Credit points: 6 Teacher/Coordinator: Dr Michael Sevel Session: Semester 2 Classes: 1 x 3hr seminar/week for 13 weeks Prohibitions: LAWS3475 Assessment: Class participation (10%), 1500wd mid-semester report (30%), and 4000wd essay (60%) Mode of delivery: Normal (lecture/lab/tutorial) evening
Note: This unit satisfies the Jurisprudence/Part 3 requirement of the JD
This course examines and evaluates traditional theories of law through the lens of their deployment in the changing context of world society and global governance. It has been supposed that there is no difference in kind between the law internal to a state, and that which exists in the global arena. But the rapid development of norms and institutions used in global governance over the last half century has cast doubt on this assumption. The course surveys leading theories of law and attempt to apply them to the vast and evolving array of international law-related activity. Topics include the nature and role of customary law, enforcement and compliance, transnational authority, 'hard' and 'soft' law, human rights, and international responsibility, among others.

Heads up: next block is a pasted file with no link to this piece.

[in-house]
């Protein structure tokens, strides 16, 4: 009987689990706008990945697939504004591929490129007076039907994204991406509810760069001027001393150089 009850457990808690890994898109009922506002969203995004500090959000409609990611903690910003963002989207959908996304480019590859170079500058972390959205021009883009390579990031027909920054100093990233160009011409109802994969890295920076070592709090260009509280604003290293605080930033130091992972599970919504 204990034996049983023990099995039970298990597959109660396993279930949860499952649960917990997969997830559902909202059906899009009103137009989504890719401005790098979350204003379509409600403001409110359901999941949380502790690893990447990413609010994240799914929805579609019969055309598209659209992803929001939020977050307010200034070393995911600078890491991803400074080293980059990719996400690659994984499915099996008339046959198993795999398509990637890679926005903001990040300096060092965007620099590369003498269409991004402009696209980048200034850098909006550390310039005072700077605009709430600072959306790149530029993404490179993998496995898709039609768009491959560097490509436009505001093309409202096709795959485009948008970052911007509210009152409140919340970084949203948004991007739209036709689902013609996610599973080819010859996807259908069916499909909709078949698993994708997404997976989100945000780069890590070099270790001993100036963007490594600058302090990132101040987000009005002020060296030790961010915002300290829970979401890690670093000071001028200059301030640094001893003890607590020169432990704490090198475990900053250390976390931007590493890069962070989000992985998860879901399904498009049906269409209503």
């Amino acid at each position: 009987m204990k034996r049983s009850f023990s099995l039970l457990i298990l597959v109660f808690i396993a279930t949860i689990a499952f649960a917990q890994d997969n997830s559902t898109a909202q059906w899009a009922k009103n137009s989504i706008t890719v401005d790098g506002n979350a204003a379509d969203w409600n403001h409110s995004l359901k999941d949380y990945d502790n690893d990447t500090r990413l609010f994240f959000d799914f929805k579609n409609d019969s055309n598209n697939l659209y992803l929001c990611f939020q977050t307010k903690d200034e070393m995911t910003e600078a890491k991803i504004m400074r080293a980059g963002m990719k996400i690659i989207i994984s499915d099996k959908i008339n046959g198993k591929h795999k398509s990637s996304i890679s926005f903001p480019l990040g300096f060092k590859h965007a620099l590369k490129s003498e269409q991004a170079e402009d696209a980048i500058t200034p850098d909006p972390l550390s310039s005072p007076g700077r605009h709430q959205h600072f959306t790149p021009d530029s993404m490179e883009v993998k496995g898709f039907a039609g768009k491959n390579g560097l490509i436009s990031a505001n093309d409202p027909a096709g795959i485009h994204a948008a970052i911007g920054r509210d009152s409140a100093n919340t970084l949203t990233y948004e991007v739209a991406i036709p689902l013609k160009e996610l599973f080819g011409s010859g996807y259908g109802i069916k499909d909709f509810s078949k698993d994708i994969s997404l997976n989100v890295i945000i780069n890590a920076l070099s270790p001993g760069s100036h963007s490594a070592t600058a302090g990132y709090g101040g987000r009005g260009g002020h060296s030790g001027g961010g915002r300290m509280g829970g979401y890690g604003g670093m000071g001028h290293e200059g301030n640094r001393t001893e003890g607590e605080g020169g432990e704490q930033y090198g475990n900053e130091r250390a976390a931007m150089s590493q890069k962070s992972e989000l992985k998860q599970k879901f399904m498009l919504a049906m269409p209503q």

LAWS5195 The Rule of Law and its Value

Credit points: 6 Teacher/Coordinator: Dr Michael Sevel Session: Semester 2 Classes: 2x2hr seminars/wk Prohibitions: LAWS3495 Assessment: Class participation (10%), 1500wd mid-semester report (30%), and 4000wd essay (60%) Mode of delivery: Normal (lecture/lab/tutorial) day
Note: This unit satisfies the Jurisprudence/Part 3 requirement of the JD.